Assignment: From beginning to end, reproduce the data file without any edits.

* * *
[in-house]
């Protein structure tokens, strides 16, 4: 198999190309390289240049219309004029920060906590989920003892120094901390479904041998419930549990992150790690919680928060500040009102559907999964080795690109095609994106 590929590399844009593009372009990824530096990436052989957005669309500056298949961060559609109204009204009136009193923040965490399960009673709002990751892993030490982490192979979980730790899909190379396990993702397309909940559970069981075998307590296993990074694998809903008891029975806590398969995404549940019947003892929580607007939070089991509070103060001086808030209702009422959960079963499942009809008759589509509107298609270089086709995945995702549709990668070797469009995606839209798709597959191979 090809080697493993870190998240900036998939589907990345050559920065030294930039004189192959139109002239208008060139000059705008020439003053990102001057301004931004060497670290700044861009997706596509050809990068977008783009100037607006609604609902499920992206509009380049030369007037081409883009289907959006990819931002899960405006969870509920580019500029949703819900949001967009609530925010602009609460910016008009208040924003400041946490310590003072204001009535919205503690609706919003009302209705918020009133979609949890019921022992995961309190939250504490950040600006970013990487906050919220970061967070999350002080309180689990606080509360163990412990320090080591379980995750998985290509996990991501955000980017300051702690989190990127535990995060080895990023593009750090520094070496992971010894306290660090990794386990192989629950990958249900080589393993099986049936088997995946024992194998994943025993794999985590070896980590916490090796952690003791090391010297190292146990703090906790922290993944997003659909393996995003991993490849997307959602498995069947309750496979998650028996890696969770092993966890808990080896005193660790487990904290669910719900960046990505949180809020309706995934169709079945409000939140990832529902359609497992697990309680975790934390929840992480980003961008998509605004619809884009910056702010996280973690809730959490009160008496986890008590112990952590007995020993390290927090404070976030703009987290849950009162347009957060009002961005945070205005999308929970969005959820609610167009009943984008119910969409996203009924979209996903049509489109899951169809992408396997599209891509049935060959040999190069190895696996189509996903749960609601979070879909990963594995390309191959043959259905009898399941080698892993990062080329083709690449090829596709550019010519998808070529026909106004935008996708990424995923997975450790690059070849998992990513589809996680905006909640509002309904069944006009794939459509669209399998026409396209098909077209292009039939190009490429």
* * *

[in-house]
């Protein structure tokens, strides 16, 4: 198999190309390289240049219309004029920060906590989920003892120094901390479904041998419930549990992150790690919680928060500040009102559907999964080795690109095609994106 590929590399844009593009372009990824530096990436052989957005669309500056298949961060559609109204009204009136009193923040965490399960009673709002990751892993030490982490192979979980730790899909190379396990993702397309909940559970069981075998307590296993990074694998809903008891029975806590398969995404549940019947003892929580607007939070089991509070103060001086808030209702009422959960079963499942009809008759589509509107298609270089086709995945995702549709990668070797469009995606839209798709597959191979 090809080697493993870190998240900036998939589907990345050559920065030294930039004189192959139109002239208008060139000059705008020439003053990102001057301004931004060497670290700044861009997706596509050809990068977008783009100037607006609604609902499920992206509009380049030369007037081409883009289907959006990819931002899960405006969870509920580019500029949703819900949001967009609530925010602009609460910016008009208040924003400041946490310590003072204001009535919205503690609706919003009302209705918020009133979609949890019921022992995961309190939250504490950040600006970013990487906050919220970061967070999350002080309180689990606080509360163990412990320090080591379980995750998985290509996990991501955000980017300051702690989190990127535990995060080895990023593009750090520094070496992971010894306290660090990794386990192989629950990958249900080589393993099986049936088997995946024992194998994943025993794999985590070896980590916490090796952690003791090391010297190292146990703090906790922290993944997003659909393996995003991993490849997307959602498995069947309750496979998650028996890696969770092993966890808990080896005193660790487990904290669910719900960046990505949180809020309706995934169709079945409000939140990832529902359609497992697990309680975790934390929840992480980003961008998509605004619809884009910056702010996280973690809730959490009160008496986890008590112990952590007995020993390290927090404070976030703009987290849950009162347009957060009002961005945070205005999308929970969005959820609610167009009943984008119910969409996203009924979209996903049509489109899951169809992408396997599209891509049935060959040999190069190895696996189509996903749960609601979070879909990963594995390309191959043959259905009898399941080698892993990062080329083709690449090829596709550019010519998808070529026909106004935008996708990424995923997975450790690059070849998992990513589809996680905006909640509002309904069944006009794939459509669209399998026409396209098909077209292009039939190009490429």